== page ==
Something has really gotten under my skin lately, something that seems to be divisive and completely contrary to Christian behavior. It’s a uniquely American problem and I believe it’s undermining our influence in these troubling times.
Let me begin by saying I am incredibly apolitical and struggle to see the inherent value of taking sides. While I can freely admit there are moral differences between the political parties of our nation, being a registered Republican is still not a requirement to enter the Kingdom of Heaven.
What I do see in Scripture though is a responsibility to respect the leaders of our communities, states, and nations despite their aversion to the Bible or God’s teachings. You simply can’t find an excuse in First Peter 2 to disrespect our leaders when their political views don’t align with yours. You’re simply told to “honor the emperor” and to “submit yourself to every institution for the Lord’s sake” (see 2:13-17).
What’s really bugging me is the disregard so many of my fellow Christians have towards the truth of those passages. Their disdain is palpable. You see it all over their social media accounts, their voting records, and even their discussions in public. It’s as if they simply overlook what God has asked of us because it’s un-American.
It’s ripping us apart at the seem.
Today, my confidence in our “testimony among the Gentiles” is pretty low. Unfortunately, I don’t think the average non-Church goer sees us as people of peace, respect, and forgiveness. I’m sure this is all a matter of perception, but I’ve come to learn, perception is reality.
If you’re reading this, I don’t actually think you’re a part of the problem. I see so many people (and converse with them daily) who are pragmatic, responsible, and level-headed. Then, I notice the rest of us. It worries me that so many of them are Christians and it worries me they might invalidate the work of so many who aren’t as gung-ho as the mob of righteous avengers.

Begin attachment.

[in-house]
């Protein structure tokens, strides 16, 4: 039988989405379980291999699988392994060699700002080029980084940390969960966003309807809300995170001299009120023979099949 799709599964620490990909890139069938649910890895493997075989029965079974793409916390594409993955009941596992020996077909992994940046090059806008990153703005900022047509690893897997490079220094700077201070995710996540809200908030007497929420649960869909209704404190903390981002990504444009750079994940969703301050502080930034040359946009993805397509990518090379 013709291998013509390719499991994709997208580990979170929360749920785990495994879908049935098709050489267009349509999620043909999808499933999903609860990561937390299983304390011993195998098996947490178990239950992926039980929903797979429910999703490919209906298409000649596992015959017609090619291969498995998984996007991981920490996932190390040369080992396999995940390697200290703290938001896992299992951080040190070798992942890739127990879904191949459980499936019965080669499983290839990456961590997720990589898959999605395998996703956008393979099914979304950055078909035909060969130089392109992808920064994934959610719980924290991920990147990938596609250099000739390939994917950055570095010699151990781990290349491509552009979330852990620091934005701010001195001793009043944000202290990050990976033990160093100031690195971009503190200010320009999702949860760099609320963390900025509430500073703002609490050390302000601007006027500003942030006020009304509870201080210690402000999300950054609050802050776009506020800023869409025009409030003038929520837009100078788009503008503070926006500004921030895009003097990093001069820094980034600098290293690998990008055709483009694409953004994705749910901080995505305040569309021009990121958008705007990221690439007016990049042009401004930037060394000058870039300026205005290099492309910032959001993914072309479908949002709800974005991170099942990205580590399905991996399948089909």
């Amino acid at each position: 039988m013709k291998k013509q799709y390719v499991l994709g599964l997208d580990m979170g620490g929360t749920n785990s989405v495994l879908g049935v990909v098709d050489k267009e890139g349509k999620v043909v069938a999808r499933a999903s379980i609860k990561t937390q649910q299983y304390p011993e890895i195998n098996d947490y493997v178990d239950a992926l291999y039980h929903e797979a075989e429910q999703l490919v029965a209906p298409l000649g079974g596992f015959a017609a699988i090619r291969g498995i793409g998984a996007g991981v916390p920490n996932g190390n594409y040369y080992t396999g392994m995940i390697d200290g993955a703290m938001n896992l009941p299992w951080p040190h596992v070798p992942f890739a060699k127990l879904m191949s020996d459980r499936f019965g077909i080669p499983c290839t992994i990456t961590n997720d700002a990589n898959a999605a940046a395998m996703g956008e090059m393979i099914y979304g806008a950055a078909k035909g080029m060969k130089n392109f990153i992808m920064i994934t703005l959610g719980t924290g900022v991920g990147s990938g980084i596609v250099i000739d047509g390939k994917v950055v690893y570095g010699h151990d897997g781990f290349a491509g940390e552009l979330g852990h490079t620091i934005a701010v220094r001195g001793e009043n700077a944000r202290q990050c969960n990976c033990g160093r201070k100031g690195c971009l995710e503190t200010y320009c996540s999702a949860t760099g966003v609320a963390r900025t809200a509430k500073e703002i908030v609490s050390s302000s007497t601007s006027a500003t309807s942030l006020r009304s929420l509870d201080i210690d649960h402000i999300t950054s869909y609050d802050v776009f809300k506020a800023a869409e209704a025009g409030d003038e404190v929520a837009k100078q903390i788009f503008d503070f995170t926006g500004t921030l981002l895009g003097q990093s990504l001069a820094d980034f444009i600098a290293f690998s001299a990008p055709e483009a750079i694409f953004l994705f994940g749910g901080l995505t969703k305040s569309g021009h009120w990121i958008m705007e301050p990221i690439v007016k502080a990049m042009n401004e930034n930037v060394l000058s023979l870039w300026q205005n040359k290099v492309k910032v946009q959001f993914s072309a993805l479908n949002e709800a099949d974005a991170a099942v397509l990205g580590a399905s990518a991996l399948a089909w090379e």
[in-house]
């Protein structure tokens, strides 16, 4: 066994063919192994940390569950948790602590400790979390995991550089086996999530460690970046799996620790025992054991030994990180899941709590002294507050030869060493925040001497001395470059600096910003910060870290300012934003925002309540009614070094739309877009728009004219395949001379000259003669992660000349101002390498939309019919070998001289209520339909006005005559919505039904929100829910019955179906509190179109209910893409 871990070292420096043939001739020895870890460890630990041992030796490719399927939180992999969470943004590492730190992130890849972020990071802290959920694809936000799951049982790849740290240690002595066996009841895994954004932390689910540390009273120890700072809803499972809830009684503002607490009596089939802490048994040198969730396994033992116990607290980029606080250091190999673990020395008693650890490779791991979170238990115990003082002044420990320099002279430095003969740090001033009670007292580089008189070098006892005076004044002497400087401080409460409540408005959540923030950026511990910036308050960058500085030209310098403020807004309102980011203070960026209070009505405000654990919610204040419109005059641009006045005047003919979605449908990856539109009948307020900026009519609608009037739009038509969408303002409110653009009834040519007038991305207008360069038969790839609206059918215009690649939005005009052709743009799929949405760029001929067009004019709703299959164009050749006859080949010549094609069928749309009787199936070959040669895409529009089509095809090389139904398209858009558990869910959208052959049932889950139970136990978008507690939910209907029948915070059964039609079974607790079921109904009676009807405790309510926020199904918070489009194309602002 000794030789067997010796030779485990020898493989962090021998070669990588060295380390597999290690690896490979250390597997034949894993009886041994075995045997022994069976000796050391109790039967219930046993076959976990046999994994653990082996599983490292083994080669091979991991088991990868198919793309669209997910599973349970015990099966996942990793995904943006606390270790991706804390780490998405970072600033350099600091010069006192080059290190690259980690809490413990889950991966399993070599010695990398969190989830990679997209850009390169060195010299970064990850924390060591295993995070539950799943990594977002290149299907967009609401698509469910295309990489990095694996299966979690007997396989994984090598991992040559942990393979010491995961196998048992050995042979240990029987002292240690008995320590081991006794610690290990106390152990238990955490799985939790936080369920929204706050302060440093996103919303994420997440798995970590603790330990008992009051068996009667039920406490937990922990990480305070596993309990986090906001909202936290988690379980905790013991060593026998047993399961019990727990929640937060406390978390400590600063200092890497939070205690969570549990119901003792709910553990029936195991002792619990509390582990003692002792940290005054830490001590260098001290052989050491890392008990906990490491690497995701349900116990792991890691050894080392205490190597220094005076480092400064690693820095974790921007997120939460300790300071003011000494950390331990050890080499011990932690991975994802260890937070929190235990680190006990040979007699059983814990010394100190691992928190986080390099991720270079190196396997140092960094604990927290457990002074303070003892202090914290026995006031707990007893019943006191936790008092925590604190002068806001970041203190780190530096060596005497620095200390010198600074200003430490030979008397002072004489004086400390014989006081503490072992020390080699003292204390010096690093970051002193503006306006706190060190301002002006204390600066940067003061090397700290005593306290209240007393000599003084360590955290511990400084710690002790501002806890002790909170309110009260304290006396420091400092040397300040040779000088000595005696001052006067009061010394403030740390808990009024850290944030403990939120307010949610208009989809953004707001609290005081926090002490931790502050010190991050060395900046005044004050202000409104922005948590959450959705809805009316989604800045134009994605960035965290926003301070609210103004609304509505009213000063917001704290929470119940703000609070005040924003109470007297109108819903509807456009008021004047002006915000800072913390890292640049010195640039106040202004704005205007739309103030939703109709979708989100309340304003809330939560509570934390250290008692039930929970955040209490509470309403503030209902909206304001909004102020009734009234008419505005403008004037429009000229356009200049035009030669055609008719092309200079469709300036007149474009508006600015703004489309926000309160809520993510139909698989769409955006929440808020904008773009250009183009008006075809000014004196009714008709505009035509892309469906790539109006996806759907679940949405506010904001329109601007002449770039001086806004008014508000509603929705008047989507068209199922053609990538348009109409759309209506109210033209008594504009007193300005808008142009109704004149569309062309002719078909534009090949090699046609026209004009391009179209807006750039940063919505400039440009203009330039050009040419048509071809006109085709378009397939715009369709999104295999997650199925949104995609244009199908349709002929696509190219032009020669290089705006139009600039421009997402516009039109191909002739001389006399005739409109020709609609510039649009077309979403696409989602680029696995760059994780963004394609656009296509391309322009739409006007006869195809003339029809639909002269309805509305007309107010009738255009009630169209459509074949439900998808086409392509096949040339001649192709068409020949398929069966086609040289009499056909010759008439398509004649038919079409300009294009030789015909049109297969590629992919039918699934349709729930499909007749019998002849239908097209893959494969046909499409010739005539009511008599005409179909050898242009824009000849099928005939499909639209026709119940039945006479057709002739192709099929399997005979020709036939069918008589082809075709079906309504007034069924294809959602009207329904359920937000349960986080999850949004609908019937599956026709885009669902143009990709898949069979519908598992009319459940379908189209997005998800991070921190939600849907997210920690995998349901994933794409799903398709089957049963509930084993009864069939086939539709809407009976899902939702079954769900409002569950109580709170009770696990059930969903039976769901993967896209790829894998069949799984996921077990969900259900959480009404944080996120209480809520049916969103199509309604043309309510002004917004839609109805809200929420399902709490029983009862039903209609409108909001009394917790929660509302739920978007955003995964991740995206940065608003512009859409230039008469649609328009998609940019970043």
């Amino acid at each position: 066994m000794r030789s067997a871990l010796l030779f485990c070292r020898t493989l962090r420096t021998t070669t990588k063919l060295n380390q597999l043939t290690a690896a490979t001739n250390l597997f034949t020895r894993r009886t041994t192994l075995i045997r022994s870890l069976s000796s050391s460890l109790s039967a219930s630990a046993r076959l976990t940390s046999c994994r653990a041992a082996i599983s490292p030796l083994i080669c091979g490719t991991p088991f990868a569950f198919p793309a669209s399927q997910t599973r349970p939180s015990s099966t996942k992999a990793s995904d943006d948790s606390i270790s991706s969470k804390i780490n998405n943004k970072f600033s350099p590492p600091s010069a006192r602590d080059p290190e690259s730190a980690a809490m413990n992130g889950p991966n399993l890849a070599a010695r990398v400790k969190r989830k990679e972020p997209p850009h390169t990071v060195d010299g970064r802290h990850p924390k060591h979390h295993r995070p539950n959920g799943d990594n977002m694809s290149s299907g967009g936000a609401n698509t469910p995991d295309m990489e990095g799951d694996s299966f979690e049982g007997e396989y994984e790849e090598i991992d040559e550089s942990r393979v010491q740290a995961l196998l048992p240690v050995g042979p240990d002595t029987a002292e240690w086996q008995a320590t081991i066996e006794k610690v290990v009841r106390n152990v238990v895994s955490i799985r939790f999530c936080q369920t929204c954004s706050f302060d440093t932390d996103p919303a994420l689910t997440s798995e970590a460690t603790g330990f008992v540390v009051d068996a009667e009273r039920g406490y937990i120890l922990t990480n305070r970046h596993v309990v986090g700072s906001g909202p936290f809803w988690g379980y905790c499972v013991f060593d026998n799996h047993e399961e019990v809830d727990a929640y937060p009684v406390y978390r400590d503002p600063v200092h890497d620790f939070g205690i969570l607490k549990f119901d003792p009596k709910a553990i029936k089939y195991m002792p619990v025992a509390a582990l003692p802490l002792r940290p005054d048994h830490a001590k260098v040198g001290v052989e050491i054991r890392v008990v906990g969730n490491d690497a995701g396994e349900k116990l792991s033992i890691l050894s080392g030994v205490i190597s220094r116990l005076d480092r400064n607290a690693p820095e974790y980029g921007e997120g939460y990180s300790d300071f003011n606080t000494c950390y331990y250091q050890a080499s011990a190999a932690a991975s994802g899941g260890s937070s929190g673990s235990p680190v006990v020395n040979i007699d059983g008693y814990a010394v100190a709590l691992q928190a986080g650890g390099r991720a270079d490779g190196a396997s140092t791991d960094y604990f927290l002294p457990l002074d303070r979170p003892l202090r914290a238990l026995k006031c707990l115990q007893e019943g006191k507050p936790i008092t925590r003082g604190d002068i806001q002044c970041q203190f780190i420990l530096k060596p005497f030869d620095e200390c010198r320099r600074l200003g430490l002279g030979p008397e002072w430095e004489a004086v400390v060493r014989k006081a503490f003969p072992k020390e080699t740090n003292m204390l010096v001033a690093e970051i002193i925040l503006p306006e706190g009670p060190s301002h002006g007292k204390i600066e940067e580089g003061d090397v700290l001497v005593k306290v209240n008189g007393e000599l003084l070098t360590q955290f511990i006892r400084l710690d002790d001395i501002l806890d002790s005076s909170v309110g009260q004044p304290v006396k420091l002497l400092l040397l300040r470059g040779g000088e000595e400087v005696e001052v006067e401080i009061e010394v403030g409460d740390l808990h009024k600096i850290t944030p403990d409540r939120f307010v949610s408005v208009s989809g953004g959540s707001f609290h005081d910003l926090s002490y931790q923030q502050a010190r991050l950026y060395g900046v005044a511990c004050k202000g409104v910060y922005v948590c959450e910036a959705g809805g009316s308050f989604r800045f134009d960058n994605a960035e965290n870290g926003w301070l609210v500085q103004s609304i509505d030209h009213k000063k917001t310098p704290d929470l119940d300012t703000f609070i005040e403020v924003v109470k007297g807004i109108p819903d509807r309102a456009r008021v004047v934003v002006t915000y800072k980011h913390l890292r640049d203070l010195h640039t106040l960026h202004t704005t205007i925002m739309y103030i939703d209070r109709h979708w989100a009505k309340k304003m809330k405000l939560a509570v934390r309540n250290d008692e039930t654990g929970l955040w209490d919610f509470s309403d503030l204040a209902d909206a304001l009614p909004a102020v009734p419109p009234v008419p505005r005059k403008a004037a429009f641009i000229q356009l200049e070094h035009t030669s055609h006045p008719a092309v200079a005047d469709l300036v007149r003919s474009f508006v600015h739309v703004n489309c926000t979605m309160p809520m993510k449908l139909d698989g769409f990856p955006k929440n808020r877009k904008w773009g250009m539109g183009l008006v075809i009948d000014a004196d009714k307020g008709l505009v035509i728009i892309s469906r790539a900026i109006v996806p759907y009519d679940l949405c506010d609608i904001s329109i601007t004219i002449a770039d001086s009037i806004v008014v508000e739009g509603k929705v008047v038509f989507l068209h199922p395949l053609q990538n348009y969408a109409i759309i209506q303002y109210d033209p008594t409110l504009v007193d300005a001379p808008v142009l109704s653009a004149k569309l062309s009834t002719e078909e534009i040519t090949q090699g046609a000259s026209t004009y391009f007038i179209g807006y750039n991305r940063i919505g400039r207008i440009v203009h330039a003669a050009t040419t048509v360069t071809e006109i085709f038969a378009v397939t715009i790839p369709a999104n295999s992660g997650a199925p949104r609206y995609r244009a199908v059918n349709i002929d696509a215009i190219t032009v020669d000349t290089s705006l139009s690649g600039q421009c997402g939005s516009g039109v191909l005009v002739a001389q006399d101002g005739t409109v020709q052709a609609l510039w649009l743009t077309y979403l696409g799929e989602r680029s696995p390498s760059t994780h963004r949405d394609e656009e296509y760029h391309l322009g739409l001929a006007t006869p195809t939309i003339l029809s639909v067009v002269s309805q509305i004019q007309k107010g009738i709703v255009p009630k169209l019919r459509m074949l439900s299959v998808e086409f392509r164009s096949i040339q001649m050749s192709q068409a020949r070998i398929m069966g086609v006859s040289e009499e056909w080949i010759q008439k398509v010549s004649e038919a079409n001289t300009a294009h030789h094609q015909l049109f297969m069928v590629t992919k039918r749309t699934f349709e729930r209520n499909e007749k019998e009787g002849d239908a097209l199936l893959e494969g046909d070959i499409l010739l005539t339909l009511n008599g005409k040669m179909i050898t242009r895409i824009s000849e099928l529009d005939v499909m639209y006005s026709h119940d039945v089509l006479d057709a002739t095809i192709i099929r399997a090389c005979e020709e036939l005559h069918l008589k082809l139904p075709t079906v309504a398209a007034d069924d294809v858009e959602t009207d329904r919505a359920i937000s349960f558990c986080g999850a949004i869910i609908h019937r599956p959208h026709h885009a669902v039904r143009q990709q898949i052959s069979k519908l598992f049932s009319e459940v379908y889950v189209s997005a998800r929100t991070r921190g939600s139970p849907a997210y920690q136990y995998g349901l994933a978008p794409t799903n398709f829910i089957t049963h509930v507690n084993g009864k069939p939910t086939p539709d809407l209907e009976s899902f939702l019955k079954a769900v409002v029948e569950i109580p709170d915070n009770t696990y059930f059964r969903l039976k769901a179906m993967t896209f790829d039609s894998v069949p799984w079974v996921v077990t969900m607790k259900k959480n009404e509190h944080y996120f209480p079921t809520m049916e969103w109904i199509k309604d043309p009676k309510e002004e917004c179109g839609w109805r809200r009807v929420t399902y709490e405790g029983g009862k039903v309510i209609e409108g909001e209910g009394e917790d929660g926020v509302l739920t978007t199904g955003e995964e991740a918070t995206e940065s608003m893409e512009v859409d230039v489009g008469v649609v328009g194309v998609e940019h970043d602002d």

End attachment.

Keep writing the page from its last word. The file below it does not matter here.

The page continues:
To me, the problem is a systematic failure to understand Second Timothy 3:16. That verse simply says, “All Scripture is inspired by God and profitable for doctrine, reproof, for correction, and for instruction in righteousness.” The easiest word to overlook in that passage is all. You and I know it simply means everything and by it’s inclusion that passage teaches us something emphatic. I hope you’re ready for this, it’s actually quite simple, yet groundbreaking at the same time – both the verses we find convenient and practical and the ones we find hard and unreasonable are equally inspired (i.e. God-breathed).
Quite simply, that verse helps me realize the passages within Scripture that cause my American sensibilities to struggle, rationalize, and practice what they preach are there because I need to hear them. If that’s what it takes to make me a “complete man of God, thoroughly equipped for every good work,” (see Second Timothy 3:17), then so be it.
So very often, I feel the need to shout First Peter 2 at the top of my lungs when I venture onto social media, but I digress. I just don’t want to join the circus and be thrown in with the lot that fights online. So I sit it out, hoping common sense will eventually win out.
On that day, I pray the Christians who can’t help but proclaim their American rights as loudly as possible will remember the words of Romans 13:1-2 which says,
Every person is to be in subjection to the governing authorities. For there is no authority except from God, and those which exist are established by God. Therefore whoever resists authority has opposed the ordinance of God; and they who have opposed will receive condemnation upon themselves.
Then, I hope they’ll do some homework and study about Nero, the man who sat on the throne of the Roman Empire when the letter to the Romans was written (around AD 55-57). I hope they’ll study the systematic persecution of the Church he brought about just a few years later (around AD 64). Then, I’d like to ask them, “why didn’t God send Paul to go back and edit Romans?”
I hope they’ll realize it wasn’t changed because God still expected those Christians to honor “the emperor.” He didn’t tell them they have to agree with his behavior or his politics. They didn’t have to vote for him or support his claim to the throne. They didn’t even have to respect what he did, but they were still expected to honor his position.
Might I ask everyone to consider those circumstances when a mask or a few difficulties bother us enough to curse, belittle, or degrade our governor, mayor, or local representatives publicly and privately. At the end of the day, I don’t think we can find a Biblical reason to justify that behavior.
Scripture taken from the New King James Version. Copyright (c) 1982 by Thomas Nelson, Inc. Used by permission. All rights reserved.